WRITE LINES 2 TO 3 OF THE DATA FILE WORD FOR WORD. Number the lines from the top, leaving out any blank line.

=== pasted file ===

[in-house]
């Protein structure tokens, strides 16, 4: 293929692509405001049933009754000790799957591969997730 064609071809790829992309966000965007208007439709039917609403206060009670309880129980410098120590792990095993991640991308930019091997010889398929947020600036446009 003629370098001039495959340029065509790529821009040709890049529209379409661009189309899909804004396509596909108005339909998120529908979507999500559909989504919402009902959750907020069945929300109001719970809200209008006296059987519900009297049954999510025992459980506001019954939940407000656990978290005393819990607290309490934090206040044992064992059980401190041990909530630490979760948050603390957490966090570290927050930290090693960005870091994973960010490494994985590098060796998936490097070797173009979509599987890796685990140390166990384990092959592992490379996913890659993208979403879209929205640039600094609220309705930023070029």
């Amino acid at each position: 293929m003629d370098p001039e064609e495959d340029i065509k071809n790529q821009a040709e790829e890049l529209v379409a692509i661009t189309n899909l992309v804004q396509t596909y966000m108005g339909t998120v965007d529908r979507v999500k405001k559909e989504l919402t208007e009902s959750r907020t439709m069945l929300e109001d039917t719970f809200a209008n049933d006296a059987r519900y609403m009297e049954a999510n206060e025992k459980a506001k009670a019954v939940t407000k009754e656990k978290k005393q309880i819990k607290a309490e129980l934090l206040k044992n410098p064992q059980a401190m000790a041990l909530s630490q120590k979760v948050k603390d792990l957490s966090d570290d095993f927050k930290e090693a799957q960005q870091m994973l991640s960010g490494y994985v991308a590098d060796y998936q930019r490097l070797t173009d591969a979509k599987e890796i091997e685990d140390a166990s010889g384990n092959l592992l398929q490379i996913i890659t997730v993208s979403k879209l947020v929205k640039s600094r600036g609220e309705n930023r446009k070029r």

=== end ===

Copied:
């Protein structure tokens, strides 16, 4: 293929692509405001049933009754000790799957591969997730 064609071809790829992309966000965007208007439709039917609403206060009670309880129980410098120590792990095993991640991308930019091997010889398929947020600036446009 003629370098001039495959340029065509790529821009040709890049529209379409661009189309899909804004396509596909108005339909998120529908979507999500559909989504919402009902959750907020069945929300109001719970809200209008006296059987519900009297049954999510025992459980506001019954939940407000656990978290005393819990607290309490934090206040044992064992059980401190041990909530630490979760948050603390957490966090570290927050930290090693960005870091994973960010490494994985590098060796998936490097070797173009979509599987890796685990140390166990384990092959592992490379996913890659993208979403879209929205640039600094609220309705930023070029």
């Amino acid at each position: 293929m003629d370098p001039e064609e495959d340029i065509k071809n790529q821009a040709e790829e890049l529209v379409a692509i661009t189309n899909l992309v804004q396509t596909y966000m108005g339909t998120v965007d529908r979507v999500k405001k559909e989504l919402t208007e009902s959750r907020t439709m069945l929300e109001d039917t719970f809200a209008n049933d006296a059987r519900y609403m009297e049954a999510n206060e025992k459980a506001k009670a019954v939940t407000k009754e656990k978290k005393q309880i819990k607290a309490e129980l934090l206040k044992n410098p064992q059980a401190m000790a041990l909530s630490q120590k979760v948050k603390d792990l957490s966090d570290d095993f927050k930290e090693a799957q960005q870091m994973l991640s960010g490494y994985v991308a590098d060796y998936q930019r490097l070797t173009d591969a979509k599987e890796i091997e685990d140390a166990s010889g384990n092959l592992l398929q490379i996913i890659t997730v993208s979403k879209l947020v929205k640039s600094r600036g609220e309705n930023r446009k070029r």